ADVERTISEMENT

Quitting a frequent-flier program looks easy: You cut up your card and donate the miles to charity. And that's it.

But after a recent column in which I questioned the value of loyalty programs, I realized that there's a little more to it. Living miles-free in a world that's polluted with points is difficult -- and for some, impossible.

Vera Finberg decided to toss her United Airlines miles into the shredder after a recent trip to Australia and New Zealand. The carrier had made her buy more miles to redeem an award ticket and denied her priority wait-listing benefits because of a technicality, she says.

"We canceled our United credit card after that," she told me. "I go to Boston every six weeks and will travel to L.A. this year. I may even go to Europe in the fall. I won't fly on United for any of these trips."

Problem is, people like Finberg, a retiree who lives in Fairfax, Va., will now be tempted to join another airline's loyalty program, which may work better for her but in all likelihood will just work better for the company offering the incentives.

It's easy to see why people might be having doubts about their loyalty. Take the issue of seat availability. A recent survey found that from June to October, 68 percent of the United award seats requested were available. United's numbers are so-so in comparison with those of other carriers. Southwest Airlines ranked highest, with a 99 percent availability rate for the same period; US Airways trailed the pack with just 10 percent.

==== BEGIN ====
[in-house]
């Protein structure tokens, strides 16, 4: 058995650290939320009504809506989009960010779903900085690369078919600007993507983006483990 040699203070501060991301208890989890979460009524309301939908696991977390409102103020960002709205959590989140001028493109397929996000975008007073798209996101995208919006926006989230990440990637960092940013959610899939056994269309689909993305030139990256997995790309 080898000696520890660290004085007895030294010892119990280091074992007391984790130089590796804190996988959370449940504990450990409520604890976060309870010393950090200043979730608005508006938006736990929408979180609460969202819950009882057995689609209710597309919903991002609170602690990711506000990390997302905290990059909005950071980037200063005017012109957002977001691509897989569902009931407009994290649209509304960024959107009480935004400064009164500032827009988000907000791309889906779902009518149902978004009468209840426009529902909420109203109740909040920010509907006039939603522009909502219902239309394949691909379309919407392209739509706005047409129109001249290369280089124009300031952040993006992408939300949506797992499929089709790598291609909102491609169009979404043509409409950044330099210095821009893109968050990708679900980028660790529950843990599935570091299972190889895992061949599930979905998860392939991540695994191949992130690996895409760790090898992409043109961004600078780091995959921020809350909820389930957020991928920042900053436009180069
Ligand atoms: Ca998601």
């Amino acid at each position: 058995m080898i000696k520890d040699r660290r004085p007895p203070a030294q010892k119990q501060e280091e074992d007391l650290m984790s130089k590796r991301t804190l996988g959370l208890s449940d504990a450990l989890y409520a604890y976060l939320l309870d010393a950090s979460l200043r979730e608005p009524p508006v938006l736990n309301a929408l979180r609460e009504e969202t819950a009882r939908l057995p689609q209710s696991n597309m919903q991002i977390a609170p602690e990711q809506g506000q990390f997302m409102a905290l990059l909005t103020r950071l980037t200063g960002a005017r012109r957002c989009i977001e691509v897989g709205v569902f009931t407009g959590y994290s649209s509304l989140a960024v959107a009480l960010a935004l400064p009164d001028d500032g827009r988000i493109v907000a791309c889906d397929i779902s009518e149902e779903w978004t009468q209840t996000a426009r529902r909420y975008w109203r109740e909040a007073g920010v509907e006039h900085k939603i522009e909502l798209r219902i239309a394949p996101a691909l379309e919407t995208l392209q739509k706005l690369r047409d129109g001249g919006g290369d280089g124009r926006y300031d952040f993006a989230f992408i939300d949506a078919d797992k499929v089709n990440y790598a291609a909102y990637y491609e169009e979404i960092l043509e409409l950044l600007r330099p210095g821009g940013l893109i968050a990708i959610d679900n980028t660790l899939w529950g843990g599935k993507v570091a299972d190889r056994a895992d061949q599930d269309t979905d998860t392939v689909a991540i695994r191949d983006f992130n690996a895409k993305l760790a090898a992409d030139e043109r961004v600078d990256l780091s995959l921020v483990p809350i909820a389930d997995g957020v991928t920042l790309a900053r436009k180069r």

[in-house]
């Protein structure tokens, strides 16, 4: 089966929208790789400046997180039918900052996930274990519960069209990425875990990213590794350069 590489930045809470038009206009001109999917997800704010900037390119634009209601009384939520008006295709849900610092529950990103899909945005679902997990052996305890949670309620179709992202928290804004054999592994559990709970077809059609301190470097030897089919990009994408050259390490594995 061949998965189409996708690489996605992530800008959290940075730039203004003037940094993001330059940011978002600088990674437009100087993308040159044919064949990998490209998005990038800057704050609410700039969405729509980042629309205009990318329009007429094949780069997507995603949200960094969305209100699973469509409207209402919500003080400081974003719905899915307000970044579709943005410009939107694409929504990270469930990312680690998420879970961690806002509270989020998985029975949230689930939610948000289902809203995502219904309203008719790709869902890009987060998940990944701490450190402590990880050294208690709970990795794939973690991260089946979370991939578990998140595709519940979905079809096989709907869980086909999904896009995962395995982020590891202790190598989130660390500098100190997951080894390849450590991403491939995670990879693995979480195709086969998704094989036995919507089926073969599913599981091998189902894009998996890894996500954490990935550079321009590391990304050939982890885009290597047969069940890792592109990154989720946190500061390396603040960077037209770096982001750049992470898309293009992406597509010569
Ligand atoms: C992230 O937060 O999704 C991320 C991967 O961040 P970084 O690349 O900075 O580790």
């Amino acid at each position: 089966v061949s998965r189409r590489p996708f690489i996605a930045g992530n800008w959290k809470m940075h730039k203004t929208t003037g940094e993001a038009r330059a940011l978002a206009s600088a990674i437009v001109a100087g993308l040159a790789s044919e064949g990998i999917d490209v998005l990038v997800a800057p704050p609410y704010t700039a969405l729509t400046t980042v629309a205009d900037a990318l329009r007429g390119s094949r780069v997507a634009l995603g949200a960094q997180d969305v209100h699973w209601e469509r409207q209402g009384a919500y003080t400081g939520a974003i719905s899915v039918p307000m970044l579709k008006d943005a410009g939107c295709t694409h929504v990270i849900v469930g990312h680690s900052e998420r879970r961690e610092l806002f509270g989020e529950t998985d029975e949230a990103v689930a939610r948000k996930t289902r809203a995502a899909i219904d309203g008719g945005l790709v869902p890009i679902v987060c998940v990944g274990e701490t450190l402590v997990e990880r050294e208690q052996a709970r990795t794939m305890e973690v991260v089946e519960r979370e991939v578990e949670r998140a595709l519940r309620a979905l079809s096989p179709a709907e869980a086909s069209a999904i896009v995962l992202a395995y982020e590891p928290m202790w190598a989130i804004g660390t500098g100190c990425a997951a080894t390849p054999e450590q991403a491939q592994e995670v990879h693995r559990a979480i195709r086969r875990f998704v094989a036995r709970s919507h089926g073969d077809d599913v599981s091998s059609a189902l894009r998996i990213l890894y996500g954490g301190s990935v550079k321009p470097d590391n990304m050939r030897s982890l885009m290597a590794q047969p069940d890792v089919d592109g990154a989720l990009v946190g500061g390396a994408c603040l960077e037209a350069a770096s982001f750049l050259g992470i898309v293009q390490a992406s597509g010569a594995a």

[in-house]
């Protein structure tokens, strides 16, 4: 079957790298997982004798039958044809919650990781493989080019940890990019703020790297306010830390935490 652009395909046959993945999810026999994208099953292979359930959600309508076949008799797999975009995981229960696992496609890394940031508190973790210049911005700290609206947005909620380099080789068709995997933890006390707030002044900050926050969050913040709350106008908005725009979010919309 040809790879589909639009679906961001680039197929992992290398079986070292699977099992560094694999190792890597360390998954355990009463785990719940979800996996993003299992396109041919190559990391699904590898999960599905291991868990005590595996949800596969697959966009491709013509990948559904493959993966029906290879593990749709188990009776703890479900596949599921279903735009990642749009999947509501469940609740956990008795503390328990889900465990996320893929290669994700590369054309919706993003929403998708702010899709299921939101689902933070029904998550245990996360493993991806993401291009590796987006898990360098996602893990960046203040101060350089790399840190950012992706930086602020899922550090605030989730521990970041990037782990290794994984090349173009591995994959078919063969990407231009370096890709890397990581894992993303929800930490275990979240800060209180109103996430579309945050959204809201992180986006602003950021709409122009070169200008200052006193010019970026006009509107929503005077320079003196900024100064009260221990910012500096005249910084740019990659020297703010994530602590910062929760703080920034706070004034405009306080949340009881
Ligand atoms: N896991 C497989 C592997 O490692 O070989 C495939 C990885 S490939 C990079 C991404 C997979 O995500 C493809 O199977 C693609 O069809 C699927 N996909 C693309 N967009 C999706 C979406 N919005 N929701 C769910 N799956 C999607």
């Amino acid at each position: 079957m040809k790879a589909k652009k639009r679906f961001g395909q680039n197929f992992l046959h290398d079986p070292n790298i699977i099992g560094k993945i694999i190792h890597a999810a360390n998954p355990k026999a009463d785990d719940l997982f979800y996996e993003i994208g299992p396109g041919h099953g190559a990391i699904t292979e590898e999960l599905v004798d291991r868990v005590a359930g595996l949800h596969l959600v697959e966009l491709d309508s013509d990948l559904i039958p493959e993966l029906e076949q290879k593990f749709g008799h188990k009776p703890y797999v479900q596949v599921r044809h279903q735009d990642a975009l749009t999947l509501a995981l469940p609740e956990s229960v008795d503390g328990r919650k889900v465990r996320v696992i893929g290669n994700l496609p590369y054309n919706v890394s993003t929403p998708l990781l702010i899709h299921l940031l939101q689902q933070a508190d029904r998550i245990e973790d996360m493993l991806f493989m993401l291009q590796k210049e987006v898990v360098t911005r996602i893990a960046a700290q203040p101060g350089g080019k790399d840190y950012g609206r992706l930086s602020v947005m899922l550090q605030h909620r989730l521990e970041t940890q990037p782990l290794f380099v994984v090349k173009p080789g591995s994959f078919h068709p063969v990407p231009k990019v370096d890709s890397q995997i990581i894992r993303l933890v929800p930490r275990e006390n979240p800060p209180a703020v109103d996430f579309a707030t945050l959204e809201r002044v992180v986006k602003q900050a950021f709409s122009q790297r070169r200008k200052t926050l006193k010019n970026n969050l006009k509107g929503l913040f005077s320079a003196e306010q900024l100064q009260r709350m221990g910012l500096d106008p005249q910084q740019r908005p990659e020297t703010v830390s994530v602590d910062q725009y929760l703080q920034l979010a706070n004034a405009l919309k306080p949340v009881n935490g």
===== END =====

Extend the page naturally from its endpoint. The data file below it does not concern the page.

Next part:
There's also the value of points. Airline miles have been assessed as being worth anywhere from one-tenth of a cent to no more than two cents a mile, and not by an admitted skeptic like me, but by the companies themselves.

If airlines are calling their own loyalty points worthless and acting as if they are worthless, is it any wonder that customers are doing the same?

Alice Watchke, a teacher from Minneapolis, dropped her American Express credit card, which had allowed her to earn Delta Air Lines miles. She says that leaving was easy; the card made promises it didn't keep.

"When we enrolled, the ads all said, 'Round trip flights for 20,000 miles,' " she recalls. She amassed 45,000 and her husband earned 62,000. When the time came to cash them in, she was told that she would either have to pay a $150 renewal fee plus 60,000 miles each for the desired tickets, or buy the miles for an additional $400. Instead, she canceled her card.

But the problem isn't leaving. It is, instead, feeling as if you're being left behind.

How do you live in a world where you can earn a mile for anything? How do you travel with any dignity when you're punished for saying no to loyalty programs? The difficult answer is that you must. Until we break our collective addiction to miles and tell travel companies that they can't play customer-service games according to our loyalty status, nothing will change.

If you're annoyed by those red-carpet boarding areas at the airport and by the way elite fliers are treated like royalty, just wait. It won't be long before there's a completely different set of rules: one for the haves and one for the have-nots.

Peter Hansen, a former elite-level customer, doesn't want to live in that kind of world. He believes that companies aren't really loyal to their customers, something he found out the hard way when he retired.

"It was truly amazing how quickly the preferred status turned into forgotten status," he said. "The loyalty simply evaporated."

To which I say: Why should travelers wait?